Many Castellani exhibitions purposefully intersect with other departments at Niagara University and in this case, Dow’s photographs are contexualized by a display of team photos, publications and other material from the university archives and other lenders that tell the story of the history of baseball (dating to 1885) at the university as well as texts outlining the alumni connections to major league baseball. The most famous of those alumni were Sal Maglie, who played for several teams including the New York Giants, and Joe McCarthy, who managed the New York Yankees and was elected into the Baseball Hall of Fame.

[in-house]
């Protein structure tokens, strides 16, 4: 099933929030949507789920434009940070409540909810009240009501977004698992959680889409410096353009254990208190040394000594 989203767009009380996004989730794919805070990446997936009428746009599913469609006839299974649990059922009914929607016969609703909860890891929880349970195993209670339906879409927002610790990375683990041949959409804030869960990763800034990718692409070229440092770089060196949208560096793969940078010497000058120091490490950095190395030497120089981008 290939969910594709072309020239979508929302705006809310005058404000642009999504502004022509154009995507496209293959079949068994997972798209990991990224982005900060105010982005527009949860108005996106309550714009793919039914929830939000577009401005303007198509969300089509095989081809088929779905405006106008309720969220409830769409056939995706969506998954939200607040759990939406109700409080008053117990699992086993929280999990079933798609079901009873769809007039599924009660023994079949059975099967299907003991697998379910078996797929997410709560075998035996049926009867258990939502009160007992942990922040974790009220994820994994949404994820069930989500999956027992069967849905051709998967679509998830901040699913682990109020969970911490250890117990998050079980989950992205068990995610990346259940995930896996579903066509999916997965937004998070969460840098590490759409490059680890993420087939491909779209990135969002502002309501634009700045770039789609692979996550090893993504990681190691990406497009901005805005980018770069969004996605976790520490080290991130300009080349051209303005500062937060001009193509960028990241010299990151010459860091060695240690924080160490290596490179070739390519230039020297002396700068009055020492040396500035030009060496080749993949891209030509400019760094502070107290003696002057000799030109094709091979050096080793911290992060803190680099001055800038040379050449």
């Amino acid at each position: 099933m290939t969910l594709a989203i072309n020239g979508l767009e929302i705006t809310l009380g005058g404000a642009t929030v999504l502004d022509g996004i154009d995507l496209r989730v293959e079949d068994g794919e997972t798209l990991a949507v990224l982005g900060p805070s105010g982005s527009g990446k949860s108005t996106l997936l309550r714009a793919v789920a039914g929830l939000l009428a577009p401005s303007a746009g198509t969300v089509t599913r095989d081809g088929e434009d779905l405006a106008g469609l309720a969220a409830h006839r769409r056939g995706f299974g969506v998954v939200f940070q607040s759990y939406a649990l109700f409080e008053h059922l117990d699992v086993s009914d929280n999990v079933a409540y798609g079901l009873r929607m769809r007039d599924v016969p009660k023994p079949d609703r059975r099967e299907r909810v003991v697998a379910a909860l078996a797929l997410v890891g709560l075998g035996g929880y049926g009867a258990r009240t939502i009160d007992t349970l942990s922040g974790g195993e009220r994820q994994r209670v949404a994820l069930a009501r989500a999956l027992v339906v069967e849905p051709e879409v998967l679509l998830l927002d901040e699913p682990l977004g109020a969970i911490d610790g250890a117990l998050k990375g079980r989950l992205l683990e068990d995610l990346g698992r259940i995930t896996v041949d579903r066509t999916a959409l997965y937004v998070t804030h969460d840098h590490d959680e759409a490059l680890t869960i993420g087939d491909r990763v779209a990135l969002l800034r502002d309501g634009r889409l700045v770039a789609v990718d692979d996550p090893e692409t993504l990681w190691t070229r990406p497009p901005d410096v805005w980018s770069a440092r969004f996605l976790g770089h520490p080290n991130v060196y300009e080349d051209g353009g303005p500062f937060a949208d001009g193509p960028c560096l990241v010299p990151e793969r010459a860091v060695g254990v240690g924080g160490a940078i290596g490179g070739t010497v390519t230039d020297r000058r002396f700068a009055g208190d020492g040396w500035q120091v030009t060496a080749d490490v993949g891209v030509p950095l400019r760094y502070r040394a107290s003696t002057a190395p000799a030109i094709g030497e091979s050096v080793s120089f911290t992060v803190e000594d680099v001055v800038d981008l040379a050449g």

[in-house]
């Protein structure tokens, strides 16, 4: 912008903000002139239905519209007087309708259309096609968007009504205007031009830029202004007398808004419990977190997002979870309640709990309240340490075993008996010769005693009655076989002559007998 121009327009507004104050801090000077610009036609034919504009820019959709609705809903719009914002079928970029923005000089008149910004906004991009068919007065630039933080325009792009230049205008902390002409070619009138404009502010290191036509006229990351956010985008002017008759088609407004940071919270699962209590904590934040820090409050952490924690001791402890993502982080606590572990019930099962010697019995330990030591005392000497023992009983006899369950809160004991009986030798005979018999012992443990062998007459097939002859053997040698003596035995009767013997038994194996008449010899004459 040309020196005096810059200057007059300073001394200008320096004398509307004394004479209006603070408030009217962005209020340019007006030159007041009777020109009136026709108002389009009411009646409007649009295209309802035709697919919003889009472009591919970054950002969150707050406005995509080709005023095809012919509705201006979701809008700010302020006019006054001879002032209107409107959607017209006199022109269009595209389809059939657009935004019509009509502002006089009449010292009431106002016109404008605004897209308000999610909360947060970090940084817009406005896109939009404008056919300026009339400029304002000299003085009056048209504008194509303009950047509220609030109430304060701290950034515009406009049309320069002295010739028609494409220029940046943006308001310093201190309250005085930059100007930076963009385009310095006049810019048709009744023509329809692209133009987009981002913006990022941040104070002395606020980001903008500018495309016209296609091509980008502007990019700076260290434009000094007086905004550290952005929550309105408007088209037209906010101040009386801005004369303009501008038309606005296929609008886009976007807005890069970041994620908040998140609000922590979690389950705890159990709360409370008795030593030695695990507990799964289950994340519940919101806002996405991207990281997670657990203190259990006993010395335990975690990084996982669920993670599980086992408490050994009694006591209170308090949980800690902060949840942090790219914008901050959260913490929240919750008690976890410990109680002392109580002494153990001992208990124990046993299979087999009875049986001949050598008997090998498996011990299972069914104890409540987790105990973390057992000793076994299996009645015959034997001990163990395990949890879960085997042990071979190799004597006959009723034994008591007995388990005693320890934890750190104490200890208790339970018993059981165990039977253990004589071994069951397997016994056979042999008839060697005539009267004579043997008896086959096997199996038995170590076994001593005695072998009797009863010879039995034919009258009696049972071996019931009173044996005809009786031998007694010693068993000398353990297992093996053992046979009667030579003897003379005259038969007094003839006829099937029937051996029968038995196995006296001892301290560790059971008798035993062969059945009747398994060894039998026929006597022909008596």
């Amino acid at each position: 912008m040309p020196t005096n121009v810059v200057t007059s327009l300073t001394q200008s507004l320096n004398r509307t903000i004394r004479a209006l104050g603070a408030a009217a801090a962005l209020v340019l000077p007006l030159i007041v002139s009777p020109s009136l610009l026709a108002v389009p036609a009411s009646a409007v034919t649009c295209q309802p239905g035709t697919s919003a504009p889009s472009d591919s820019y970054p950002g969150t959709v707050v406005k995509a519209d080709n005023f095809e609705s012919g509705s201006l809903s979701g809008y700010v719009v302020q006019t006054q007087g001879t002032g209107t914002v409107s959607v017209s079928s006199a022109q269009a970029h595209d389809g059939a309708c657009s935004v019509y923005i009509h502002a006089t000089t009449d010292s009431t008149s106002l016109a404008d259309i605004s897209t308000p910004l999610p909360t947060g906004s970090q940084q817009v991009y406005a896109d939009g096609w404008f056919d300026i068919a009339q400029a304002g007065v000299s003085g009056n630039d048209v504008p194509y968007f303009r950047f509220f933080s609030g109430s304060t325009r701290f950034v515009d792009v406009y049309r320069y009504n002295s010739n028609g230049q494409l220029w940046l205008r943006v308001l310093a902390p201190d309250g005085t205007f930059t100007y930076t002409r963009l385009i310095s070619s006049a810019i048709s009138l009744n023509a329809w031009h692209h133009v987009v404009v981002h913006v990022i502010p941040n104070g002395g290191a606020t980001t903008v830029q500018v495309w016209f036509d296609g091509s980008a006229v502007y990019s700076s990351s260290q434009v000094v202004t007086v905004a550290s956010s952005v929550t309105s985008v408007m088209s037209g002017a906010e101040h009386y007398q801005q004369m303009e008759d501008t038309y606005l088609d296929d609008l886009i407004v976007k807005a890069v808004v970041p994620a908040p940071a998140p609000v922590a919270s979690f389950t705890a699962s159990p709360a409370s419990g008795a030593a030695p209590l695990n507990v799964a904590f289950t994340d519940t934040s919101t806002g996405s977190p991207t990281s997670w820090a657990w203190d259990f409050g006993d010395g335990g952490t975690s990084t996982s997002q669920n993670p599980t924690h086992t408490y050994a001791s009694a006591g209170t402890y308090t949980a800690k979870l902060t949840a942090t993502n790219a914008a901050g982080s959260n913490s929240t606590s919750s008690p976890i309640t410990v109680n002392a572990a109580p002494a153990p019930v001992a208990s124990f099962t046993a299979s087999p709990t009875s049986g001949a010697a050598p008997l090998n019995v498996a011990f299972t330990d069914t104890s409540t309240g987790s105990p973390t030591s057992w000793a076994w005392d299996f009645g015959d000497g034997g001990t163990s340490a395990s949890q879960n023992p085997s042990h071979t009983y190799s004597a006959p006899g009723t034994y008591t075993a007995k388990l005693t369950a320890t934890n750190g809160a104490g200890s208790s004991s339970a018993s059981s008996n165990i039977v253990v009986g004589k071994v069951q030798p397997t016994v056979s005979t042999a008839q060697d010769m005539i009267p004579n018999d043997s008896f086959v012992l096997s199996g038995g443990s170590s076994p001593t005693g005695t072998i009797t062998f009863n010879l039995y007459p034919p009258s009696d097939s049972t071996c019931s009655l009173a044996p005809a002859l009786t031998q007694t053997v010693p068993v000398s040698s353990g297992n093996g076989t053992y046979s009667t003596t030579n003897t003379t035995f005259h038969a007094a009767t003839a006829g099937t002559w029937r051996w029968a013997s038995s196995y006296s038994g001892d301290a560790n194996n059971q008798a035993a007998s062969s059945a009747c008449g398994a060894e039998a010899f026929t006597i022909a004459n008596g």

In recent years, exhibitions organized from the Castellani’s collection have traveled to venues in Indiana, Illinois, West Virginia, Pennsylvania, and Texas among others. Field of Dreams, an astutely organized exhibition that capitalizes on the “crossover” nature of a fine photographic series that can also connect with audiences interested in America’s national sport, will travel to the Louis Slugger Museum and Factory in Kentucky in 2012.blog comments powered by Disqus